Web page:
Without Mandatory PIP Insurance for Just Four Days, the Florida Legislature Agreed on a Compromise Bill it has Forward to Gov. Crist’s Office
Florida’s no-fault Personal Injury Protection (PIP) Insurance had a short shelf life – 96 hours to be exact.New PIP Bill Awaits Crist’s Signature
The state house and senate chambers agreed on a compromise bill to reinstate the no-fault motorists’ coverage. The bill has been sent to the governor’s office for signature. Not all of Florida’s 16 million drivers will be protected with the stroke of Gov. Charlie Crist’s pen. Some will have to wait until January 1 for the “new” PIP to become law.
“Florida is a better place because of this legislation,” Senate President Ken Pruitt, R-Port St. Lucie said of the new legislation, which replaces the 36-year old PIP, which expired October 1.
On January 1, 2008 Florida law will state that motorists must carry PIP insurance. The new PIP law pays 80 percent of medical costs up to $10,000 , the same as the expired PIP. Drivers also will have a choice of deductibles.New Proposal Comes With Changes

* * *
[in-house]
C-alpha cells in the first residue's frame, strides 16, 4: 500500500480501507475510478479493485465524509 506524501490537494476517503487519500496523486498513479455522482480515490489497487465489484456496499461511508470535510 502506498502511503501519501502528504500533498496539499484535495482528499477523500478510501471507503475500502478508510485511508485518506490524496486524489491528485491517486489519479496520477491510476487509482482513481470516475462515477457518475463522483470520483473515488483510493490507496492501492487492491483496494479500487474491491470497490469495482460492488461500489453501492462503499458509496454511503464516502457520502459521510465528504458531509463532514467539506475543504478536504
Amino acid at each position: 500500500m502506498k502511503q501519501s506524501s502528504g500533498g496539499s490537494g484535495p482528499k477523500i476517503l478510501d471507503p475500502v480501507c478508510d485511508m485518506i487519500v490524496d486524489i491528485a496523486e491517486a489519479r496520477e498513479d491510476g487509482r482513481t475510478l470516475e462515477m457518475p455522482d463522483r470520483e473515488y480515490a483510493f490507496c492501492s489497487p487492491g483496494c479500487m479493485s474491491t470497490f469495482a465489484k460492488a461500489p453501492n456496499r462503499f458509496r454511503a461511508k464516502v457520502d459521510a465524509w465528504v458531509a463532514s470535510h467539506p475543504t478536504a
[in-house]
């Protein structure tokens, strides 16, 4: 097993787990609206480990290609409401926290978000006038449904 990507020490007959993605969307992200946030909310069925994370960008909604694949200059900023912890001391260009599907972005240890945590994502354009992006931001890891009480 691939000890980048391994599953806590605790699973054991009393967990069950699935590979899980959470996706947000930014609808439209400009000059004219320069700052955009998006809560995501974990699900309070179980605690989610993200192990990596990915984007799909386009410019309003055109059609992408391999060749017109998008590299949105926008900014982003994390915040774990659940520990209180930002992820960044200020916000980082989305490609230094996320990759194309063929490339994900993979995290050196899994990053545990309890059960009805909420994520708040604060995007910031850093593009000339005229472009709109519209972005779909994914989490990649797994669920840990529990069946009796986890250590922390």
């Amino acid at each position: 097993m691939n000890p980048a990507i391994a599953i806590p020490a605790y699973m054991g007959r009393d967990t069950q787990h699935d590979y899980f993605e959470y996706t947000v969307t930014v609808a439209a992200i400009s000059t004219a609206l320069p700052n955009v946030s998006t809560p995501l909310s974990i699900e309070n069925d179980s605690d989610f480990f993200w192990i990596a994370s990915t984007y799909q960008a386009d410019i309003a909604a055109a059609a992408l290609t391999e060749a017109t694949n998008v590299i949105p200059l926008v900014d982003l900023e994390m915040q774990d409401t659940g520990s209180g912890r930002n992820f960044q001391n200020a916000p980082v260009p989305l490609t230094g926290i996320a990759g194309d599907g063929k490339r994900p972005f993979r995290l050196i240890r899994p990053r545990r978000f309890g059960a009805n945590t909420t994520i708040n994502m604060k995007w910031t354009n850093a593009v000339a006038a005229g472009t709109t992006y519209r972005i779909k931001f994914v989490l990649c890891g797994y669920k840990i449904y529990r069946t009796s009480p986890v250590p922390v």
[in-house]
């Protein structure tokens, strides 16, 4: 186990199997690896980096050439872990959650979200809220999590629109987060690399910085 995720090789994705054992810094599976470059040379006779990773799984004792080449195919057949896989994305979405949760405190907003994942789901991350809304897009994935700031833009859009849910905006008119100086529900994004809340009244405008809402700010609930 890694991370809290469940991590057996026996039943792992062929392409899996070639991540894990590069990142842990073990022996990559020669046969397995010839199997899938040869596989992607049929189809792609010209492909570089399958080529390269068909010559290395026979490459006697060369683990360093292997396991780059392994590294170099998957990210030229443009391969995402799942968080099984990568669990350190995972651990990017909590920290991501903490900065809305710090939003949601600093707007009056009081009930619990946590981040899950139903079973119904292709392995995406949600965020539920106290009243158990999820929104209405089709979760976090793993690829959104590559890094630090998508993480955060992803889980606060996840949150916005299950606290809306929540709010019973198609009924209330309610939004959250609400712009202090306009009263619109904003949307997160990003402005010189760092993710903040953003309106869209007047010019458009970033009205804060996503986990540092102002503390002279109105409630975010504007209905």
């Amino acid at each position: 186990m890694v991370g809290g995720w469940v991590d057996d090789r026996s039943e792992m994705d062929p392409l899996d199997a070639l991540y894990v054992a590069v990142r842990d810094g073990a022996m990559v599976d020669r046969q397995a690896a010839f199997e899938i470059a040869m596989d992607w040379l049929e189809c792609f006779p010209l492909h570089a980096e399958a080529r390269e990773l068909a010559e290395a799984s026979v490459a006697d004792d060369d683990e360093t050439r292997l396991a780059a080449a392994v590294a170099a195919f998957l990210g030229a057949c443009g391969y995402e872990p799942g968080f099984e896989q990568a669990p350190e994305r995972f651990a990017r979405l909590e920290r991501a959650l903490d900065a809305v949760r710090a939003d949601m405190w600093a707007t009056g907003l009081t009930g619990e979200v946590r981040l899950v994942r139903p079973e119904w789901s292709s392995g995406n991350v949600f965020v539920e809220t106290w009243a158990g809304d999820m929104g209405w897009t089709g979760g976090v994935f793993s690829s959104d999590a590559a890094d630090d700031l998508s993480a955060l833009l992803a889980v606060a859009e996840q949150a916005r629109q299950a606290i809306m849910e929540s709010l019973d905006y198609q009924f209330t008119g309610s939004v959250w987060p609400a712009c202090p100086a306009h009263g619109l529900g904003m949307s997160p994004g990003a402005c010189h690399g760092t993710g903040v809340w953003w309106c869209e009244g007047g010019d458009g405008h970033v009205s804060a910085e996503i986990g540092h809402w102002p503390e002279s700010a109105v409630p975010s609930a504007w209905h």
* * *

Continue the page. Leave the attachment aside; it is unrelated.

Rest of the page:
Changes in PIP coverage are: 1) hospital fees are capped at 75 percent of what are called “customary” charges; 2) most other medical charges are capped at 200 percent of Medicare reimbursement; 3) insurers must earmark $5,000 per claim for emergency room physician fees or in-hospital care and 4) a death benefit is set at the lesser of $5,000 per claim or the remainder of PIP benefits, reports TreasureCoastPalm.com, a division of the Scripps Newspaper Group.
“The new bill will not allow a consumer to easily exploit an insurance company and it won’t allow an insurance company to exploit a consumer,” Senate sponsor Bill Posey, R-Rockledge, told the session. “I think that was the balance you were looking for.”
Not so, according to Allison North Jones of the Floridians for Lower Insurance Costs. “Today, lawmakers scrapped the opportunity for drivers to get some relief on their auto insurance and instead opted to revive a costly, mandatory no-fault auto insurance system with limited reforms.”